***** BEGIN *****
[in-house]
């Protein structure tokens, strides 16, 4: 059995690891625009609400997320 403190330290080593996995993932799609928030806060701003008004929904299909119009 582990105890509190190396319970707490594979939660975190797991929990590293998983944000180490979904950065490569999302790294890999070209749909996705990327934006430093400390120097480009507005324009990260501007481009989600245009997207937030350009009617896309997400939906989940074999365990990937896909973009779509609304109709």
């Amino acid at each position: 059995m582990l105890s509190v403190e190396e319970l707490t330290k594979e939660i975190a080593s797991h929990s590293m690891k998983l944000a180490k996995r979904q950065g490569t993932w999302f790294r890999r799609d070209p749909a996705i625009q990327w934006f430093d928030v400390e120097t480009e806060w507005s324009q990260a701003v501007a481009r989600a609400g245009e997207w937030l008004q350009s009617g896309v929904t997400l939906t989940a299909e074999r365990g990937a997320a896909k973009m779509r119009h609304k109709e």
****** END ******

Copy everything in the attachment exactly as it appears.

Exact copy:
[in-house]
């Protein structure tokens, strides 16, 4: 059995690891625009609400997320 403190330290080593996995993932799609928030806060701003008004929904299909119009 582990105890509190190396319970707490594979939660975190797991929990590293998983944000180490979904950065490569999302790294890999070209749909996705990327934006430093400390120097480009507005324009990260501007481009989600245009997207937030350009009617896309997400939906989940074999365990990937896909973009779509609304109709």
């Amino acid at each position: 059995m582990l105890s509190v403190e190396e319970l707490t330290k594979e939660i975190a080593s797991h929990s590293m690891k998983l944000a180490k996995r979904q950065g490569t993932w999302f790294r890999r799609d070209p749909a996705i625009q990327w934006f430093d928030v400390e120097t480009e806060w507005s324009q990260a701003v501007a481009r989600a609400g245009e997207w937030l008004q350009s009617g896309v929904t997400l939906t989940a299909e074999r365990g990937a997320a896909k973009m779509r119009h609304k109709e």